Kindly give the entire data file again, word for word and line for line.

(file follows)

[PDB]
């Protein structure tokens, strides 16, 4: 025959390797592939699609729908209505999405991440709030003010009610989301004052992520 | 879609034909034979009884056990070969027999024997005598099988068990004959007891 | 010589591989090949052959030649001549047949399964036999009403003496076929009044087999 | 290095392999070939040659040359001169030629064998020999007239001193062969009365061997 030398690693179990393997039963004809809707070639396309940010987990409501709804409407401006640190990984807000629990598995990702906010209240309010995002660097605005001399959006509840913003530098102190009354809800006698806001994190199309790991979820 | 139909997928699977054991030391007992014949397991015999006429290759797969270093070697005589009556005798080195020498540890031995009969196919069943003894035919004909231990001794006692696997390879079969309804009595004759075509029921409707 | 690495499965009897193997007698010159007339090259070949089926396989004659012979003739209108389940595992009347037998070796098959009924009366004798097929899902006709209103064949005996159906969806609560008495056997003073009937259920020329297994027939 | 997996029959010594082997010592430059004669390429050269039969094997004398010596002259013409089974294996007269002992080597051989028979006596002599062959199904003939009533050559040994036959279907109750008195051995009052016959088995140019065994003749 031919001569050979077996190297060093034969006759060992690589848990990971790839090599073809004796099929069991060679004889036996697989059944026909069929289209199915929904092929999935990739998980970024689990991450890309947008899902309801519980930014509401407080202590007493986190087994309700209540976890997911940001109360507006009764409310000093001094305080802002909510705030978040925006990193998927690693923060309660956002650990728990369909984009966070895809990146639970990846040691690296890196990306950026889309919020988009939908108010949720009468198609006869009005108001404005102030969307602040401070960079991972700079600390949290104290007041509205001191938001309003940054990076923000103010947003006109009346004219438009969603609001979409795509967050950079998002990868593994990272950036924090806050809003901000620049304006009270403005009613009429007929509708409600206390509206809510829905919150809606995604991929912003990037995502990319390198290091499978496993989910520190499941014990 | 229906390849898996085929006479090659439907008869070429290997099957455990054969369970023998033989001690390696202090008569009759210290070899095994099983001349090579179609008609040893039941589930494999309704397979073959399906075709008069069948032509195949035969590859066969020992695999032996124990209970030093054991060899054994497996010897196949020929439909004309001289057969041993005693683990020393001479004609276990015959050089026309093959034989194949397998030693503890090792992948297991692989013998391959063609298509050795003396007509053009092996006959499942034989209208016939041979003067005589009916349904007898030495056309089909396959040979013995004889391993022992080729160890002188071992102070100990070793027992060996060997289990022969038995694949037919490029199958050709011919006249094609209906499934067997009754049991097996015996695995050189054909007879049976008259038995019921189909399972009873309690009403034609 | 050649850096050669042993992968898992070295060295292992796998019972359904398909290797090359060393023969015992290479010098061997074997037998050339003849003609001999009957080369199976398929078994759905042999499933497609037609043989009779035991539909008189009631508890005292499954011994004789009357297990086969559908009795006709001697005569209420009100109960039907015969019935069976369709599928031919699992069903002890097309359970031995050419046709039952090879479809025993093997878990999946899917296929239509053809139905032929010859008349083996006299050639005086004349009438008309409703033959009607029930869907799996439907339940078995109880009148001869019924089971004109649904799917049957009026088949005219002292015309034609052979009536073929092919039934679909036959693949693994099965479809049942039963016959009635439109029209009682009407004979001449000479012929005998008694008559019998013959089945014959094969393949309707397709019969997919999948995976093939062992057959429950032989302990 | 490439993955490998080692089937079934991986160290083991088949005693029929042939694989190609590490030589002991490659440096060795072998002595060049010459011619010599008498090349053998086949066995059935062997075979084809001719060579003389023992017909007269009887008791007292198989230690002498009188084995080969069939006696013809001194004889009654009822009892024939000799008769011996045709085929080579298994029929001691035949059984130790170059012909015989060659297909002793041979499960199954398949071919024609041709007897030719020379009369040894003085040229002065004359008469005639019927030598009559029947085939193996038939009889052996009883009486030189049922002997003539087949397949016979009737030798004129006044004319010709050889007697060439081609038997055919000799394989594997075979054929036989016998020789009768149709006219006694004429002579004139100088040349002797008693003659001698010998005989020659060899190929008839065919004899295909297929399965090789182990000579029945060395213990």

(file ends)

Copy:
[PDB]
């Protein structure tokens, strides 16, 4: 025959390797592939699609729908209505999405991440709030003010009610989301004052992520 | 879609034909034979009884056990070969027999024997005598099988068990004959007891 | 010589591989090949052959030649001549047949399964036999009403003496076929009044087999 | 290095392999070939040659040359001169030629064998020999007239001193062969009365061997 030398690693179990393997039963004809809707070639396309940010987990409501709804409407401006640190990984807000629990598995990702906010209240309010995002660097605005001399959006509840913003530098102190009354809800006698806001994190199309790991979820 | 139909997928699977054991030391007992014949397991015999006429290759797969270093070697005589009556005798080195020498540890031995009969196919069943003894035919004909231990001794006692696997390879079969309804009595004759075509029921409707 | 690495499965009897193997007698010159007339090259070949089926396989004659012979003739209108389940595992009347037998070796098959009924009366004798097929899902006709209103064949005996159906969806609560008495056997003073009937259920020329297994027939 | 997996029959010594082997010592430059004669390429050269039969094997004398010596002259013409089974294996007269002992080597051989028979006596002599062959199904003939009533050559040994036959279907109750008195051995009052016959088995140019065994003749 031919001569050979077996190297060093034969006759060992690589848990990971790839090599073809004796099929069991060679004889036996697989059944026909069929289209199915929904092929999935990739998980970024689990991450890309947008899902309801519980930014509401407080202590007493986190087994309700209540976890997911940001109360507006009764409310000093001094305080802002909510705030978040925006990193998927690693923060309660956002650990728990369909984009966070895809990146639970990846040691690296890196990306950026889309919020988009939908108010949720009468198609006869009005108001404005102030969307602040401070960079991972700079600390949290104290007041509205001191938001309003940054990076923000103010947003006109009346004219438009969603609001979409795509967050950079998002990868593994990272950036924090806050809003901000620049304006009270403005009613009429007929509708409600206390509206809510829905919150809606995604991929912003990037995502990319390198290091499978496993989910520190499941014990 | 229906390849898996085929006479090659439907008869070429290997099957455990054969369970023998033989001690390696202090008569009759210290070899095994099983001349090579179609008609040893039941589930494999309704397979073959399906075709008069069948032509195949035969590859066969020992695999032996124990209970030093054991060899054994497996010897196949020929439909004309001289057969041993005693683990020393001479004609276990015959050089026309093959034989194949397998030693503890090792992948297991692989013998391959063609298509050795003396007509053009092996006959499942034989209208016939041979003067005589009916349904007898030495056309089909396959040979013995004889391993022992080729160890002188071992102070100990070793027992060996060997289990022969038995694949037919490029199958050709011919006249094609209906499934067997009754049991097996015996695995050189054909007879049976008259038995019921189909399972009873309690009403034609 | 050649850096050669042993992968898992070295060295292992796998019972359904398909290797090359060393023969015992290479010098061997074997037998050339003849003609001999009957080369199976398929078994759905042999499933497609037609043989009779035991539909008189009631508890005292499954011994004789009357297990086969559908009795006709001697005569209420009100109960039907015969019935069976369709599928031919699992069903002890097309359970031995050419046709039952090879479809025993093997878990999946899917296929239509053809139905032929010859008349083996006299050639005086004349009438008309409703033959009607029930869907799996439907339940078995109880009148001869019924089971004109649904799917049957009026088949005219002292015309034609052979009536073929092919039934679909036959693949693994099965479809049942039963016959009635439109029209009682009407004979001449000479012929005998008694008559019998013959089945014959094969393949309707397709019969997919999948995976093939062992057959429950032989302990 | 490439993955490998080692089937079934991986160290083991088949005693029929042939694989190609590490030589002991490659440096060795072998002595060049010459011619010599008498090349053998086949066995059935062997075979084809001719060579003389023992017909007269009887008791007292198989230690002498009188084995080969069939006696013809001194004889009654009822009892024939000799008769011996045709085929080579298994029929001691035949059984130790170059012909015989060659297909002793041979499960199954398949071919024609041709007897030719020379009369040894003085040229002065004359008469005639019927030598009559029947085939193996038939009889052996009883009486030189049922002997003539087949397949016979009737030798004129006044004319010709050889007697060439081609038997055919000799394989594997075979054929036989016998020789009768149709006219006694004429002579004139100088040349002797008693003659001698010998005989020659060899190929008839065919004899295909297929399965090789182990000579029945060395213990």